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Web Metrics for Library and Information Professionals

Jan 2014 | 192pp

Paperback
9781856048743
Price: £54.95
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9781783300686
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Web Metrics for Library and Information Professionals

David Stuart

A practical guide to using web metrics to measure impact and demonstrate value.

The web provides an opportunity to collect a host of different metrics, from those associated with social media accounts and websites to more traditional research outputs. This book is a clear guide for library and information professionals as to what web metrics are available and how to assess and use them to make informed decisions and demonstrate value. As individuals and organizations increasingly use the web in addition to traditional publishing avenues and formats, this book provides the tools to unlock web metrics and evaluate the impact of this content.

Key topics covered include:

  • Introduction to web metrics
  • Bibliometrics, webometrics and web metrics
  • Data collection tools
  • Evaluating impact on the web
  • Evaluating social media impact
  • Investigating relationships between actors
  • Exploring traditional publications in a new environment
  • Web metrics and the web of data
  • The future of web metrics and the library and information professional.  

Readership: This book will provide a practical introduction to web metrics for a wide range of library and information professionals, from the bibliometrician wanting to demonstrate the wider impact of a researcher’s work than can be demonstrated through traditional citations databases, to the reference librarian wanting to measure how successfully they are engaging with their users on Twitter. It will be a valuable tool for anyone who wants to not only understand the impact of content, but demonstrate this impact to others within the organization and beyond.

1. Introduction

  • Metrics   
  • Indicators   
  • Web metrics and Ranganathan’s laws of library science   
  • Web metrics for the library and information professional   
  • The aim of this book   
  • The structure of the rest of this book  

2. Bibliometrics, webometrics and web metrics   

  • Introduction   
  • Web metrics   
  • Information science metrics   
  • Web analytics   
  • Relational and evaluative metrics   
  • Evaluative web metrics   
  • Relational web metrics   
  • Validating the results   
  • Conclusion     

3. Data collection tools   

  • Introduction   
  • The anatomy of a URL, web links and the structure of the web   
  • Search engines 1.0   
  • Web crawlers   
  • Search engines 2.0   
  • Post search engine 2.0: fragmentation   
  • Conclusion     

4. Evaluating impact on the web   

  • Introduction   
  • Websites   
  • Blogs   
  • Wikis   
  • Internal metrics   
  • External metrics   
  • A systematic approach to content analysis   
  • Conclusions     

5. Evaluating social media impact   

  • Introduction   
  • Aspects of social network sites   
  • Typology of social network sites   
  • Research and tools for specific sites and services
  • Other social network sites   
  • General social media impact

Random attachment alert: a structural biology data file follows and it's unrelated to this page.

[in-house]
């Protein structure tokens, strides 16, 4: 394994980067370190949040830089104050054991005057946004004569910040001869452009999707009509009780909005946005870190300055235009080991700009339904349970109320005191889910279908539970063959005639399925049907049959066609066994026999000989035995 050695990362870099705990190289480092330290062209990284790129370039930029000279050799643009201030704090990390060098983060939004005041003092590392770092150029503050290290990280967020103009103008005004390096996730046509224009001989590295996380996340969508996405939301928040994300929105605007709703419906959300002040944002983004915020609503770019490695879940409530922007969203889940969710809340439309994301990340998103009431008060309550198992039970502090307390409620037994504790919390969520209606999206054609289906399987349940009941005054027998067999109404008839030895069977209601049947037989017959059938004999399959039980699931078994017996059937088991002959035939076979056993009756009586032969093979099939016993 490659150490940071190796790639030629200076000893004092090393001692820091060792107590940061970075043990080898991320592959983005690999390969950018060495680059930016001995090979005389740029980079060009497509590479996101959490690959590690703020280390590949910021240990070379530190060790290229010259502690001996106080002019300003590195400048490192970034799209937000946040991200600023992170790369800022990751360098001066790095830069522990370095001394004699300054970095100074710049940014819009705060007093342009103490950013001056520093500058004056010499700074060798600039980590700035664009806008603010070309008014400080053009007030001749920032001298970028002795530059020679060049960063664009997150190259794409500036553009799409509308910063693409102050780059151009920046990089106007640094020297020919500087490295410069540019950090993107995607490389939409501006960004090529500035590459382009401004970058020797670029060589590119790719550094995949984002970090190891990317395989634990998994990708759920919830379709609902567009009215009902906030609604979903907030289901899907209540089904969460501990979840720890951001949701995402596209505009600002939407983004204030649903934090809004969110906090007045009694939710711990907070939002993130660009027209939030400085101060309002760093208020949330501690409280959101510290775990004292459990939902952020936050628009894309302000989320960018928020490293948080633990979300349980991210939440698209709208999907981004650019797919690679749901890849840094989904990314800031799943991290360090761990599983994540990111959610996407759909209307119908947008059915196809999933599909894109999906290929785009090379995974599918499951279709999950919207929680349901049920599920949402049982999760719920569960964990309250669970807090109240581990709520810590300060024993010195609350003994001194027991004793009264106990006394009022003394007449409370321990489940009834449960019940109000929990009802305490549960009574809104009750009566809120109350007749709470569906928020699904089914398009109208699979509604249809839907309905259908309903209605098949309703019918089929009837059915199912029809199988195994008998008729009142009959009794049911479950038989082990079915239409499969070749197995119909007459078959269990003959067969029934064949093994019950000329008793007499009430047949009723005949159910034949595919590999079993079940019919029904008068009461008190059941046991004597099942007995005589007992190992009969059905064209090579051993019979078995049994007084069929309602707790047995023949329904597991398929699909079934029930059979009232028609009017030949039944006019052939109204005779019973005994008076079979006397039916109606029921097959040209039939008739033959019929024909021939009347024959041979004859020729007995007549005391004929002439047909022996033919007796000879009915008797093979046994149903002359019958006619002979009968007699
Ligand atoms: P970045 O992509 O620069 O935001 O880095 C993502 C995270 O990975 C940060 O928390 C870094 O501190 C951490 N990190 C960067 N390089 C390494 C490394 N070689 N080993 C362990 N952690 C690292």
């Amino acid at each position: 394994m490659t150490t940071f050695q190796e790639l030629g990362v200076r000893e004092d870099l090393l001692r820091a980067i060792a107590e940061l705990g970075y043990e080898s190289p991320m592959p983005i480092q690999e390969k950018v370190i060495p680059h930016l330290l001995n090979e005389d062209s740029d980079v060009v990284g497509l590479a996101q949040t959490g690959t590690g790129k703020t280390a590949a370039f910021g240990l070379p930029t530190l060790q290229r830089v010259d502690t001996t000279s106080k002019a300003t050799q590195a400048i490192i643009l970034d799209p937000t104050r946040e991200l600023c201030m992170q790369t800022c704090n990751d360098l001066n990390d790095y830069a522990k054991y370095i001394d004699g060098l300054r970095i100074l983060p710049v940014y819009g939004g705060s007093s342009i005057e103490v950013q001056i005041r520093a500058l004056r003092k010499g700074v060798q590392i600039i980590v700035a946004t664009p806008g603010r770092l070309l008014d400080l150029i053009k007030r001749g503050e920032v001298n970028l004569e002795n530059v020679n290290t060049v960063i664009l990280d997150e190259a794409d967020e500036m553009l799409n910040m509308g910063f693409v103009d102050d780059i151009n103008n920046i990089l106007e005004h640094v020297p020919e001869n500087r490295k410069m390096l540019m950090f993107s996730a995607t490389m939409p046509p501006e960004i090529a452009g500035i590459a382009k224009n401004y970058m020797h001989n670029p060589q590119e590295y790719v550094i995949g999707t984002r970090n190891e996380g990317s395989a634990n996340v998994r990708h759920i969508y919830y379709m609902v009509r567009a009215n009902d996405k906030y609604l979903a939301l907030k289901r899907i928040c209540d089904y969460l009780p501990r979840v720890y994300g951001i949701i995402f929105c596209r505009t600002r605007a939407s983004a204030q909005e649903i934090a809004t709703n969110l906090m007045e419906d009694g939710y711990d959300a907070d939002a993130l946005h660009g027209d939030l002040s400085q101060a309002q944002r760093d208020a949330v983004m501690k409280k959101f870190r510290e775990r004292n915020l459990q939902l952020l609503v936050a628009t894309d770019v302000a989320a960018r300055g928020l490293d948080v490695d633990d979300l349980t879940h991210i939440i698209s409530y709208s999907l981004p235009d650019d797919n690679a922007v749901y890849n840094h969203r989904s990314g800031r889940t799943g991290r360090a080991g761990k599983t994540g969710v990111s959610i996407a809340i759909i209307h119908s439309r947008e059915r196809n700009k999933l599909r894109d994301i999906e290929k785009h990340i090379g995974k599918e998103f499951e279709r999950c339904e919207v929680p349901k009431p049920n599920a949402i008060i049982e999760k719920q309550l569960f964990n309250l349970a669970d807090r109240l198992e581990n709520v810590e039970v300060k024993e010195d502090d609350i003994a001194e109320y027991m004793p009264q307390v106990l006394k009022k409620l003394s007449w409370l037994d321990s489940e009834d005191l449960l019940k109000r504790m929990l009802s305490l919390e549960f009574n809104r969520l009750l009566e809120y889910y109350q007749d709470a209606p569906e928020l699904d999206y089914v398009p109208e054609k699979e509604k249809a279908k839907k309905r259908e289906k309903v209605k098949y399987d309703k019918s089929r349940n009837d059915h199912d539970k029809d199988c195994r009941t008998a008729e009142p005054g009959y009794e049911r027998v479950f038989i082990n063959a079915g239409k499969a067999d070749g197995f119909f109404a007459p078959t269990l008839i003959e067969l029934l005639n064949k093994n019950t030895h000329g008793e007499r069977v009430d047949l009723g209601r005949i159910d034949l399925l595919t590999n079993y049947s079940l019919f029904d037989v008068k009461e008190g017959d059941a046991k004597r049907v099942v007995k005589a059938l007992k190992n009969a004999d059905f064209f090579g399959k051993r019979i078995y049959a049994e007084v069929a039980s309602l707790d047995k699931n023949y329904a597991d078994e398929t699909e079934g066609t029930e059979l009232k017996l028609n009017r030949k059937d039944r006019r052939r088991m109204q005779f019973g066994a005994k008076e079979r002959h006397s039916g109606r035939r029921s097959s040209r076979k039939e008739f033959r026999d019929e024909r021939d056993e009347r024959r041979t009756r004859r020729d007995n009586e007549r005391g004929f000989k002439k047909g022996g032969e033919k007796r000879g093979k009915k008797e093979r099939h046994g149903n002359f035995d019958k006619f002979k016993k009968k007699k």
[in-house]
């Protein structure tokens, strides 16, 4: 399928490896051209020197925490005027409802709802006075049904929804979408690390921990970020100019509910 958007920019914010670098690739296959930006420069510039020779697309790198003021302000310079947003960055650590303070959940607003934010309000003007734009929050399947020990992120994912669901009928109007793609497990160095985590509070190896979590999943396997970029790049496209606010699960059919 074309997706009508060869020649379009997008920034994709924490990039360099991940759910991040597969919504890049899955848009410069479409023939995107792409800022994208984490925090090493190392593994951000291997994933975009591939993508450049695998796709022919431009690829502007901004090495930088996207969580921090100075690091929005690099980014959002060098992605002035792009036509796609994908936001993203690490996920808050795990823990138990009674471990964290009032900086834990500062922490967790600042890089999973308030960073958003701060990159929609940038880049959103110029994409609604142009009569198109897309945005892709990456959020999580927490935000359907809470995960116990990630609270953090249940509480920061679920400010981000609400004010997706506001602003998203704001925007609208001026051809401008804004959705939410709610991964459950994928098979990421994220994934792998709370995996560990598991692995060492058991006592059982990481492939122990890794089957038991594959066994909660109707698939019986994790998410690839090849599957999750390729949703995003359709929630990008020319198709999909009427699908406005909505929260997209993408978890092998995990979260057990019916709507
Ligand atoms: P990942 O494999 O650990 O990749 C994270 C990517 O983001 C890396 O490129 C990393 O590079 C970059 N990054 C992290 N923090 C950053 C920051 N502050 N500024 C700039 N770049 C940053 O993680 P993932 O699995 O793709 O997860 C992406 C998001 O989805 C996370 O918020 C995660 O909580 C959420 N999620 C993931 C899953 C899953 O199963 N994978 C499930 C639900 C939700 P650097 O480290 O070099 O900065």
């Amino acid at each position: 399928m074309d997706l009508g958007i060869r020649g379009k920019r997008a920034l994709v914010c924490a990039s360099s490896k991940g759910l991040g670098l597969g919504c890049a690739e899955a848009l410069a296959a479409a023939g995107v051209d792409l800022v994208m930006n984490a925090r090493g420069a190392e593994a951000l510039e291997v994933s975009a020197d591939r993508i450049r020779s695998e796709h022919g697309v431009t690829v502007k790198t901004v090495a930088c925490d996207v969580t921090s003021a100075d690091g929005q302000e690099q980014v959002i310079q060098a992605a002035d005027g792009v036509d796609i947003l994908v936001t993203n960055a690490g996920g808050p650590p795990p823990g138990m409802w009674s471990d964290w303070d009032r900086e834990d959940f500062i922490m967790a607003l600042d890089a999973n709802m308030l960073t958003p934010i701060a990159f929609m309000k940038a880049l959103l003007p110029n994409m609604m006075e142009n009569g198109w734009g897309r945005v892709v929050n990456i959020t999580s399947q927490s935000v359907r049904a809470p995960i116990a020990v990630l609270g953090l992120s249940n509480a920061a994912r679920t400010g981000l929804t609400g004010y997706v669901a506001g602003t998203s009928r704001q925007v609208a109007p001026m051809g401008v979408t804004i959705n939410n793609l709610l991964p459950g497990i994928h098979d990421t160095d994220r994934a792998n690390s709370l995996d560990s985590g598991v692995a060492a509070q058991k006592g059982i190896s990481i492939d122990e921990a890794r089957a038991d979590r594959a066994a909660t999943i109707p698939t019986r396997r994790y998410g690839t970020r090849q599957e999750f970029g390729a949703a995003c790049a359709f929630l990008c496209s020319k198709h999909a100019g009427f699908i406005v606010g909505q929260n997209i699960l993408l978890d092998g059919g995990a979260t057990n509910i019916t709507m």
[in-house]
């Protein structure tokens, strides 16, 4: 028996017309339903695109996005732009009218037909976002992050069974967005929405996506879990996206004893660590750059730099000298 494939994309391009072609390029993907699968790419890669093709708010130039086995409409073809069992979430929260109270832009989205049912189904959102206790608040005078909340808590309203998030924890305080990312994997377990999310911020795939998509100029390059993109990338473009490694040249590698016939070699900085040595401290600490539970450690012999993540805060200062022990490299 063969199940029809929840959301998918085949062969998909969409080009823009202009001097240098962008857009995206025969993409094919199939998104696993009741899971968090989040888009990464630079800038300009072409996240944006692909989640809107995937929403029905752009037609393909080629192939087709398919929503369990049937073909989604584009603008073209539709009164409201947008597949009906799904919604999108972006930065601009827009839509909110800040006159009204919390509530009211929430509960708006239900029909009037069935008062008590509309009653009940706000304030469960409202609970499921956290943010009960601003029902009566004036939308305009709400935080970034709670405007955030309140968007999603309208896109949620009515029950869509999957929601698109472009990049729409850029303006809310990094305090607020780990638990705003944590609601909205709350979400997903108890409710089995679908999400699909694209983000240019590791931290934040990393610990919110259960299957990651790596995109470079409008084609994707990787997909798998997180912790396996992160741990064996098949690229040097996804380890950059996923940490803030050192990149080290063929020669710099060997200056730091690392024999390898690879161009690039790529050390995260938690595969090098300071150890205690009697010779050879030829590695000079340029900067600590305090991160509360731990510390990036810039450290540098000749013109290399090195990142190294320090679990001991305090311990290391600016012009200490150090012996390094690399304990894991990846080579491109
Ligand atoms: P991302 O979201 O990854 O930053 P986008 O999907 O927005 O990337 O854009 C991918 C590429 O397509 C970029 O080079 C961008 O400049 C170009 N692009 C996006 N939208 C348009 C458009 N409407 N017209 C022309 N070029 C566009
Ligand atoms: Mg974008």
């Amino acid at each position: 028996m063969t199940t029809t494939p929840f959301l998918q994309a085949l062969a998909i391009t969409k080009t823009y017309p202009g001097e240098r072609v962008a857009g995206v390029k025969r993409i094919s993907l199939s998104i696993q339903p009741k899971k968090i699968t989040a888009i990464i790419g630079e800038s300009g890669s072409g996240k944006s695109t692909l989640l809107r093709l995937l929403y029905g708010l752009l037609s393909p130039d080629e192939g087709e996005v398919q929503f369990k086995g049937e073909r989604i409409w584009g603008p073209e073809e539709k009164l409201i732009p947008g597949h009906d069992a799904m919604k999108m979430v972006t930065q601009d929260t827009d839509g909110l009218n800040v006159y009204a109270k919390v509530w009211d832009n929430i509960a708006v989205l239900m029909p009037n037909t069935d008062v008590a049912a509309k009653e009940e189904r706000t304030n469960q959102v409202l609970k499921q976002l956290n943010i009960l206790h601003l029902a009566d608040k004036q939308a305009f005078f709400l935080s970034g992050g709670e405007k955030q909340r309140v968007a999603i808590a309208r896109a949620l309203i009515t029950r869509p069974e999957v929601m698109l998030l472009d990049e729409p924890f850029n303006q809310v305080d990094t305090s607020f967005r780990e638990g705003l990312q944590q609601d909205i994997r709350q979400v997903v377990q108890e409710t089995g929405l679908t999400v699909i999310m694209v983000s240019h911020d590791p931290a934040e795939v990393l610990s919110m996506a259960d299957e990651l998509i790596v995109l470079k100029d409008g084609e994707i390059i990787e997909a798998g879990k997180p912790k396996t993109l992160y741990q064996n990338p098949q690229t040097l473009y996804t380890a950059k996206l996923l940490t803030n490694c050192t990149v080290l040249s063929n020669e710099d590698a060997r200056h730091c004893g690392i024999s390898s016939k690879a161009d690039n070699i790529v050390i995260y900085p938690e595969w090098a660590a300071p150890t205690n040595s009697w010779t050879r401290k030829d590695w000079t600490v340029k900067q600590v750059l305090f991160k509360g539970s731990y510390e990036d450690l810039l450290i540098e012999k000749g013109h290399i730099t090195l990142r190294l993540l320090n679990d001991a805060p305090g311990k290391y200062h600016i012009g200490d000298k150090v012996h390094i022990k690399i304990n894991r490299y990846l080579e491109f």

• Sentiment analysis   
  • Conclusion     

6. Investigating relationships between actors   

  • Introduction   
  • Social network analysis methods   
  • Sources for relational network analysis   
  • Conclusions    

7. Exploring traditional publications in a new environment   

  • Introduction   
  • More bibliographic items   
  • Full text analysis   
  • Greater context   
  • Conclusion    

8. Web metrics and the web of data   

  • Introduction   
  • The web of data   
  • Building the semantic web   
  • Implications of the web of data for web metrics   
  • Investigating the web of data today   
  • SPARQL   
  • Sindice   
  • LDSpider – an RDF web crawler   
  • Conclusions    

9. The future of web metrics and the library and information professional   

  • How far we have come   
  • The future of web metrics   
  • The future of the library and information professional and web metrics.

"Web Metrics for Library and Information Professionals by David Stuart (Researcher in the Centre for e-Research at King's College London) is a 192 page compendium that provides librarians with an informative and practical introduction to web metrics, bibliometrics, webometrics, and data collection tools. Web Metrics for Library and Information Professionals will enable librarians to evaluate social media impact, web impact, relationships between entities on the web; and explore traditional publications in a new cyberspace environment. Of special note is Stuart's commentary on the future of web metrics and the library professional. A seminal work of impressive scholarship, Web Metrics for Library and Information Professionals is very highly recommended for practicing librarians in community, academic, corporate, and governmental library systems, as well as informational professionals charged with the responsibility for gathering, analyzing, interpreting, and reporting web metrics."
- Midwest Book Review

"Does Web Metrics for Library and Information Professionals provide a strong foundation for LIS professionals to explore the nature and potential of web metrics as a tool for building better web-based information services? The answer is unequivocally yes, and the book is recommended."